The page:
• Surveys of enterprises and institutions;
  • Labour Force Survey;
  • Data from the Budget, the Treasury, the State Revenue Service, the Bank of Latvia and the Financial and Market Commission;
  • Household Budget Survey.

Estimates are made for non-response, non-registered units, under-reporting to fiscal administration, income in kind, tips etc., but not for illegal activities. Illegal activities are not covered. The ratios of the level of unrecorded activity to the total are diversified by the various institutional sectors, activities and GDP components.

Statistical Processing

Calculation Method

GDP indicators are calculated in line with the European System of Accounts (ESA-95) in breakdown by institutional sector. This indicator can be obtained in three ways: from production approach (GDP from production approach), from demand (expenditure) approach (GDP from the expenditure approach) and from income approach (GDP from income approach).

Data on the production and expenditure of the gross domestic product may be calculated both at current prices (accounting and calculation are made at the same prices that exist in the defined period) and at constant prices where previous calendar year is used as calculation basis and "annual average method" is used for calculations, i.e., current quarter is calculated at average prices of previous year. Absolute values of indicators at constant prices are published at average prices of 2000, but dynamics – in form of chain indices.

Gross domestic product from the production approach is the sum of gross value added obtained by subtracting intermediate consumption from the value of goods and services. Intermediate consumption comprises the value of purchased goods and services used up in production. Taxes on products added to gross value are those, which are payable per unit of a good or service, produced and transacted (value added or turnover tax, customs and excise taxes).

The tables related to gross domestic product from the expenditure side show final consumption expenditure according to the principle of costs, that is, the general government expenditure includes all budget-financed expenses including those that ensure the provision of non-market services to the population (for example, education or health care). Private final consumption expenditure includes only those consumer goods and services that have been paid for by private persons on own account or were produced by their own efforts.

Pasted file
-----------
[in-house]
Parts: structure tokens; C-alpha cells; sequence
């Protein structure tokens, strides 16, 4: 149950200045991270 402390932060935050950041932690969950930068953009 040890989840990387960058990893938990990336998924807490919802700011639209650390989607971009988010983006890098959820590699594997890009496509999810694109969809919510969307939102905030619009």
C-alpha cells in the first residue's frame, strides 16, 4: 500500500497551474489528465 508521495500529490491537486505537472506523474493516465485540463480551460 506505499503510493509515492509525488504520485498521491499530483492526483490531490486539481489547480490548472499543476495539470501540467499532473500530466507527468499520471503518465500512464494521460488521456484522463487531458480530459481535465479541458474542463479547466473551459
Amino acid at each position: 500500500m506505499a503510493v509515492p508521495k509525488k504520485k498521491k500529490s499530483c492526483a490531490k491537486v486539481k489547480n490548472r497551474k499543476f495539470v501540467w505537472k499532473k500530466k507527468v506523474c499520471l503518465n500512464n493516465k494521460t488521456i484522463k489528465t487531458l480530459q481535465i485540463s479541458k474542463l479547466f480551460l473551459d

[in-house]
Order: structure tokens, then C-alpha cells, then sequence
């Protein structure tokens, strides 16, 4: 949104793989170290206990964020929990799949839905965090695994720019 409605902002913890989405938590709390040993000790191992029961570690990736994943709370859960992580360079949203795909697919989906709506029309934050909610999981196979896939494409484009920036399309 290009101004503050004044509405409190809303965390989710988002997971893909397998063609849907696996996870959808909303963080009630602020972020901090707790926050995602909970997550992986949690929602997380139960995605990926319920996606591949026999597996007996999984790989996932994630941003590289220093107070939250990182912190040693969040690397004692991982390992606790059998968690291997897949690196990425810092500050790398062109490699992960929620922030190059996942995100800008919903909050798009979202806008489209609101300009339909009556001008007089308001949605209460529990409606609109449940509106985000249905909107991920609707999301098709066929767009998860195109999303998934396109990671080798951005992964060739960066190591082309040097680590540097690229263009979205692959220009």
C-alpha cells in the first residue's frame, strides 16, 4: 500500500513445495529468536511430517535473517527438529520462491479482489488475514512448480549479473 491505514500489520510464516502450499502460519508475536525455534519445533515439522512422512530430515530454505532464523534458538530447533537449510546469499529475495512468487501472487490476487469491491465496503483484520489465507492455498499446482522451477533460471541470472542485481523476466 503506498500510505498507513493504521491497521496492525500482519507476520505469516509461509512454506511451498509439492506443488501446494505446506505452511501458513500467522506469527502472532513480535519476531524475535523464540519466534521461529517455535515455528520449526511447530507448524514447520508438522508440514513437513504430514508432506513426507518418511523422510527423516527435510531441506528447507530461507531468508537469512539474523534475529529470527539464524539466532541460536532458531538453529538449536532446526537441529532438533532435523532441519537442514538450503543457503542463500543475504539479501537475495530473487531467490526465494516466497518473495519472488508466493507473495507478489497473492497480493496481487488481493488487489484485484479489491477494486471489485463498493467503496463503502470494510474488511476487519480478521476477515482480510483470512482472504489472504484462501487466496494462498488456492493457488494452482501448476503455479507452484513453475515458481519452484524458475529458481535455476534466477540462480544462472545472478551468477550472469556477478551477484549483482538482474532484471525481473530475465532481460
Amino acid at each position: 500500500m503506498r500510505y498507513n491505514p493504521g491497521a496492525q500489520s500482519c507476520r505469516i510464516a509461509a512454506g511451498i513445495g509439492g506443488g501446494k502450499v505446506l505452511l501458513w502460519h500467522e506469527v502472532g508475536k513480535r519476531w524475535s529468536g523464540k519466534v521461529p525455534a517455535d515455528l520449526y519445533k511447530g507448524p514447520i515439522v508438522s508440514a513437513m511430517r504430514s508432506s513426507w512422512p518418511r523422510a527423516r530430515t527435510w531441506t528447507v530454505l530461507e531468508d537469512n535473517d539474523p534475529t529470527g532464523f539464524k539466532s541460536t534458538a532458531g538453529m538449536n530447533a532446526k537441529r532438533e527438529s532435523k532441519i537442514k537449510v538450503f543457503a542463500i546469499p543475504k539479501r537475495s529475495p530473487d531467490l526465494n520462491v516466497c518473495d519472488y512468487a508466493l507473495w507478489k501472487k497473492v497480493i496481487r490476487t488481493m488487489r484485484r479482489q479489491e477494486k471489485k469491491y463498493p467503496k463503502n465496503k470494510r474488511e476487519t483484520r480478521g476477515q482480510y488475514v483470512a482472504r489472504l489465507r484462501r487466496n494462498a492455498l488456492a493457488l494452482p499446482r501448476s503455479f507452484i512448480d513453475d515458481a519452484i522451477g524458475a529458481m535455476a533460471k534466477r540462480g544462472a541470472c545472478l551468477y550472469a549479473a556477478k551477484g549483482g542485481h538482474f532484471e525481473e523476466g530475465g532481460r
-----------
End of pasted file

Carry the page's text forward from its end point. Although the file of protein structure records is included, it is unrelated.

From the income approach gross domestic product is generated from: compensation of employees, taxes on production and income that initially remain at the disposal of the entrepreneur – gross operating surplus and mixed income. Profit is the basic element of gross operating surplus. Gross mixed income of households consists not only of the profit made by the enterprise owner as an entrepreneur but also includes implicit labour remuneration for the owner’s and his family members' work that cannot be separated from profit. GDP from income approach is calculated only at current prices.

Gross national income is derived from the gross domestic product plus property income and compensation of employees minus property income and compensation of employees paid to other countries.

Seasonally and calendar adjusted GDP indices are available in quarterly breakdown. Users must take into account the fact that upon adding data of a new period also the previous timeseries are recalculated.  (Gross Domestic Product in Latvia, seasonally adjusted - methodology)

Base period

  • GDP from production and expenditure approach – the previous calendar year – "annual average method" – current quarter is calculated at the average prices of the previous year.
  • GDP from production and expenditure approach – absolute values of indicators at constant prices are published at average prices of 2010, but dynamics – in form of chain indices.

Data adjustment

In line with the Guidelines for CSB revision policy, the published data are adjusted after the annual balancing of the System of National Accounts.


Comparability over time

Comparable data available from 1995.

International Comparability


The Statistical Office of the European Union (Eurostat) on its homepage publishes information on gross domestic product in EU-28 and in each country separately (annual and quarterly statistics). Information can be found in the section: Statistics/ Economy and finance/ National accounts (including GDP).

International Monetary Fund

International Monetary Fund (IMF) publishes methodological description on national accounts in English in the so called SDDS format on its home page:


Confidentiality of the information provided by respondents is protected by Section 18 of the Official Statistics Law stipulating rights and obligations of the Central Statistical Bureau and other state authorities producing official statistics.

Section 19 of the Official Statistics Law determines confidentiality exceptions. Read more

Contact person on methodology

Name Surname Telephone number Position E-mail
Elita Kalniņa +371 67366961 Head of the Section Elita [dot] Kalnina [at] csb [dot] gov [dot] lv
Inese Medne +371 67366799 Deputy Head of the Section Inese [dot] Medne [at] csb [dot] gov [dot] lv

Last update


Gross Domestic Product by region

Gross Domestic Product in Latvia, seasonally adjusted

Explanation of symbols